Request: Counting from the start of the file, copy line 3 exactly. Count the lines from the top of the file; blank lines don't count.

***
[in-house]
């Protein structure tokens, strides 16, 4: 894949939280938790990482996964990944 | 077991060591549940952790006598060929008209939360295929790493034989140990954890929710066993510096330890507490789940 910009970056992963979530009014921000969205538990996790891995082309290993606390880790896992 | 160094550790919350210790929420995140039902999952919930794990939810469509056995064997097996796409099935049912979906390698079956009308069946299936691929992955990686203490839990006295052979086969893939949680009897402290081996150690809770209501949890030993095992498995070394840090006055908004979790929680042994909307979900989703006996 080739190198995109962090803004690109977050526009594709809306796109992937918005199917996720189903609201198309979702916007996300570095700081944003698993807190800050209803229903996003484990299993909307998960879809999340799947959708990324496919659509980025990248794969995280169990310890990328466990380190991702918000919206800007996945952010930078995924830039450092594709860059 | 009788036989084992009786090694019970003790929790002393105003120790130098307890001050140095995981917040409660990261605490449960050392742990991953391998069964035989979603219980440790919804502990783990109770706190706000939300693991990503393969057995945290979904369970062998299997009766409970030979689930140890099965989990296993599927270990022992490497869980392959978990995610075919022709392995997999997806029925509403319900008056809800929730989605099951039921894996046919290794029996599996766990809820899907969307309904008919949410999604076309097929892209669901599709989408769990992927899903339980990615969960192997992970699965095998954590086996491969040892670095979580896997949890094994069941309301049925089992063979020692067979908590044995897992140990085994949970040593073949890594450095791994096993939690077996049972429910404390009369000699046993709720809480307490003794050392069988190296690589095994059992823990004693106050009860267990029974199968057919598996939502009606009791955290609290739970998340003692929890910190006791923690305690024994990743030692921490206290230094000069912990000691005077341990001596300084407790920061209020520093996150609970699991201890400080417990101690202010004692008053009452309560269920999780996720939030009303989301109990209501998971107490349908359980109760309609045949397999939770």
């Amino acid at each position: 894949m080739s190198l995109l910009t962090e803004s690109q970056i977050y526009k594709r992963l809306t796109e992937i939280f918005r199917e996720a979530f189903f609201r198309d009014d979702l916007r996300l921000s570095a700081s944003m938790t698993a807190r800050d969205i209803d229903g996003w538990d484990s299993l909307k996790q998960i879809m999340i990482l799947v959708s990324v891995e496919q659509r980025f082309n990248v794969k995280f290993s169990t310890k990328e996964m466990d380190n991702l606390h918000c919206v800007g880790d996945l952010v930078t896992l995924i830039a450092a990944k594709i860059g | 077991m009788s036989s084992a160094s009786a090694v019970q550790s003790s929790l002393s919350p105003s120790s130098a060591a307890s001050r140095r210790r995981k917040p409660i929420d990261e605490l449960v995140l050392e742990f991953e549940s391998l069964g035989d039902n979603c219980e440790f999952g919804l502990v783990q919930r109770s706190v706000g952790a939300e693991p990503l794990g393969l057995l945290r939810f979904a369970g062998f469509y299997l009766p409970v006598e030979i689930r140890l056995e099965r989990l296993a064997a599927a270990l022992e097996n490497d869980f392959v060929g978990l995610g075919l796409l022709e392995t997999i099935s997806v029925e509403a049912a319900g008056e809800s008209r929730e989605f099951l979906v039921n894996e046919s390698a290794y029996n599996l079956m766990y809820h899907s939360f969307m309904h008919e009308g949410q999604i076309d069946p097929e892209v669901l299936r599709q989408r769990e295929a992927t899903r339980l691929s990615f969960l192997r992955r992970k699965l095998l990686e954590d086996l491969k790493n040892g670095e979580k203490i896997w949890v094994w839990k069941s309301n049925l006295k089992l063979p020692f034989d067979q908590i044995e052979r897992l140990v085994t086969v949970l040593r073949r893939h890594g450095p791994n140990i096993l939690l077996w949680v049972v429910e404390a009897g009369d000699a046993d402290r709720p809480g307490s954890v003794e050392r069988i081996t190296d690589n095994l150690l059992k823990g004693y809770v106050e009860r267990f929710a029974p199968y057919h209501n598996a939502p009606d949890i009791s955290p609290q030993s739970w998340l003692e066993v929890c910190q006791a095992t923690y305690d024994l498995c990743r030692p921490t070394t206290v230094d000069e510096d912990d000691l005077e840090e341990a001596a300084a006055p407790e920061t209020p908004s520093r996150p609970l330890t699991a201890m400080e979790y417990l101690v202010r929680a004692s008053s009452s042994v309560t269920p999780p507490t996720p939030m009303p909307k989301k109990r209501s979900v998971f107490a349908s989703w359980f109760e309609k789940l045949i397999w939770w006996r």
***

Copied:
């Amino acid at each position: 894949m080739s190198l995109l910009t962090e803004s690109q970056i977050y526009k594709r992963l809306t796109e992937i939280f918005r199917e996720a979530f189903f609201r198309d009014d979702l916007r996300l921000s570095a700081s944003m938790t698993a807190r800050d969205i209803d229903g996003w538990d484990s299993l909307k996790q998960i879809m999340i990482l799947v959708s990324v891995e496919q659509r980025f082309n990248v794969k995280f290993s169990t310890k990328e996964m466990d380190n991702l606390h918000c919206v800007g880790d996945l952010v930078t896992l995924i830039a450092a990944k594709i860059g | 077991m009788s036989s084992a160094s009786a090694v019970q550790s003790s929790l002393s919350p105003s120790s130098a060591a307890s001050r140095r210790r995981k917040p409660i929420d990261e605490l449960v995140l050392e742990f991953e549940s391998l069964g035989d039902n979603c219980e440790f999952g919804l502990v783990q919930r109770s706190v706000g952790a939300e693991p990503l794990g393969l057995l945290r939810f979904a369970g062998f469509y299997l009766p409970v006598e030979i689930r140890l056995e099965r989990l296993a064997a599927a270990l022992e097996n490497d869980f392959v060929g978990l995610g075919l796409l022709e392995t997999i099935s997806v029925e509403a049912a319900g008056e809800s008209r929730e989605f099951l979906v039921n894996e046919s390698a290794y029996n599996l079956m766990y809820h899907s939360f969307m309904h008919e009308g949410q999604i076309d069946p097929e892209v669901l299936r599709q989408r769990e295929a992927t899903r339980l691929s990615f969960l192997r992955r992970k699965l095998l990686e954590d086996l491969k790493n040892g670095e979580k203490i896997w949890v094994w839990k069941s309301n049925l006295k089992l063979p020692f034989d067979q908590i044995e052979r897992l140990v085994t086969v949970l040593r073949r893939h890594g450095p791994n140990i096993l939690l077996w949680v049972v429910e404390a009897g009369d000699a046993d402290r709720p809480g307490s954890v003794e050392r069988i081996t190296d690589n095994l150690l059992k823990g004693y809770v106050e009860r267990f929710a029974p199968y057919h209501n598996a939502p009606d949890i009791s955290p609290q030993s739970w998340l003692e066993v929890c910190q006791a095992t923690y305690d024994l498995c990743r030692p921490t070394t206290v230094d000069e510096d912990d000691l005077e840090e341990a001596a300084a006055p407790e920061t209020p908004s520093r996150p609970l330890t699991a201890m400080e979790y417990l101690v202010r929680a004692s008053s009452s042994v309560t269920p999780p507490t996720p939030m009303p909307k989301k109990r209501s979900v998971f107490a349908s989703w359980f109760e309609k789940l045949i397999w939770w006996r």